What about the other officers?
It never ceases to amaze me about our government beliefs and their decisions. If folks cannot see the writing on the wall with the local sheriff incident, then they haven’t followed the politics of this county. I understand through the local TV stations and our local newspapers that the remaining 14 officers have never been named?
Why is that?
As a concerned resident and voter, I feel we have as much right as anyone to know who they are. Especially since we could lose 14 more officers. I am most certain many of the residents in Jefferson County are asking the same questions. We do not know the full story of the sheriff nor will we ever know. Does it really matter? I will also say that the personal incident that stems from 20-plus years ago didn’t matter then, so why does it matter now? Our past sheriff served as a police officer for years during that time, worked for the Department of Homeland Security then came back to Jefferson County to run for sheriff and won. He served in that position for four years then ran again for sheriff and the people of Jefferson County voted him in for a second term. Do you really think we cared about his personal life? Or what the correct way is to arrest a criminal? He served our county for many years and I am sure most of Jefferson County will focus on all the good he has accomplished. I appreciate a job well done. He is very well liked and will always be well liked. I hope the county commissioners make a very fair selection for our next sheriff. They sure have their plates full in selecting. The county is watching close.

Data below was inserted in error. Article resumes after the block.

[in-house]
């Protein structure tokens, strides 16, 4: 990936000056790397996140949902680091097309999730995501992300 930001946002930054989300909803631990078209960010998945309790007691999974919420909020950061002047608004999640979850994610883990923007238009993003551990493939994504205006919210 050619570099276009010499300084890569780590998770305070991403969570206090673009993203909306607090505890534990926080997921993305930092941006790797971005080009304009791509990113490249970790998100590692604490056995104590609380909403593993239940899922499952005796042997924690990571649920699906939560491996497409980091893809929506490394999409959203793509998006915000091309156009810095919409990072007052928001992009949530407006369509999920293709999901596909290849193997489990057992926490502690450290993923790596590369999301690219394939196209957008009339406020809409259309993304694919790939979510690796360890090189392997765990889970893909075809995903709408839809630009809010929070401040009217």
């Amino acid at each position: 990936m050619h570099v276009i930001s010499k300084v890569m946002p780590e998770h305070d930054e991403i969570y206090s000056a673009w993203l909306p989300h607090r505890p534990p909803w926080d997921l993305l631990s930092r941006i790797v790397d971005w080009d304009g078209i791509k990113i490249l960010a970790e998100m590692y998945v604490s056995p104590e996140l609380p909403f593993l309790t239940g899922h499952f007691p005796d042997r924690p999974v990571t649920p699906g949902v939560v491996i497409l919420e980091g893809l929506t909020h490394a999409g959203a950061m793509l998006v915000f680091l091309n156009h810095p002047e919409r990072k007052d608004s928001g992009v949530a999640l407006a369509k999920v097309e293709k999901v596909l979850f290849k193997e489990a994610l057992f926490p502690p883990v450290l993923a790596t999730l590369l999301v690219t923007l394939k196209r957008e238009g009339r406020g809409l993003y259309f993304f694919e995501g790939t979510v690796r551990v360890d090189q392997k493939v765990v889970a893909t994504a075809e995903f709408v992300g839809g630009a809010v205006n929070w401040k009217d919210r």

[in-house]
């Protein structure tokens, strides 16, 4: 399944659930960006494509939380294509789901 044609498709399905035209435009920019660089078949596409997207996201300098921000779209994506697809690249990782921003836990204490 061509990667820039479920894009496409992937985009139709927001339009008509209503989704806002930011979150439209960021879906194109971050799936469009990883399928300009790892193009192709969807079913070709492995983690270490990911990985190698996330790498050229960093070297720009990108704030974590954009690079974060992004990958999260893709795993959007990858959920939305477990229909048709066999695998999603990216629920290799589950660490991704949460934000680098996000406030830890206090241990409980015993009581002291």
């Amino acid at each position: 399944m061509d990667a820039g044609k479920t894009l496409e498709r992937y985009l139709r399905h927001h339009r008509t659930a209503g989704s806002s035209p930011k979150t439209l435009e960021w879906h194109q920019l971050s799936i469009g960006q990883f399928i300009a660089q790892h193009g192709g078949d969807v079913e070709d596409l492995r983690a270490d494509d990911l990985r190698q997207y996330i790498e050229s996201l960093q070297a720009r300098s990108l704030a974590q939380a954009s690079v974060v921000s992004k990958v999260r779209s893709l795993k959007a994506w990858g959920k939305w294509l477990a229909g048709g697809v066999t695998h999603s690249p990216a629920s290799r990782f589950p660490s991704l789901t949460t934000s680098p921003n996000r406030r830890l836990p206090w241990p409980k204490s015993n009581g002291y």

Editor’s note: As the Spirit reported in our May 30, 2012 issue, a lawsuit filed by Mark Daniel Haines initially designated Robert “Bobby” Shirley and 14 other then-unnamed officers as defendants. Haines subsequently reduced that number to nine, and released the names of the other officers, which we reported on Dec. 12, 2012. One of those nine others was subsequently dropped from the suit on assurances that he was not at the scene, as we reported on Jan. 9.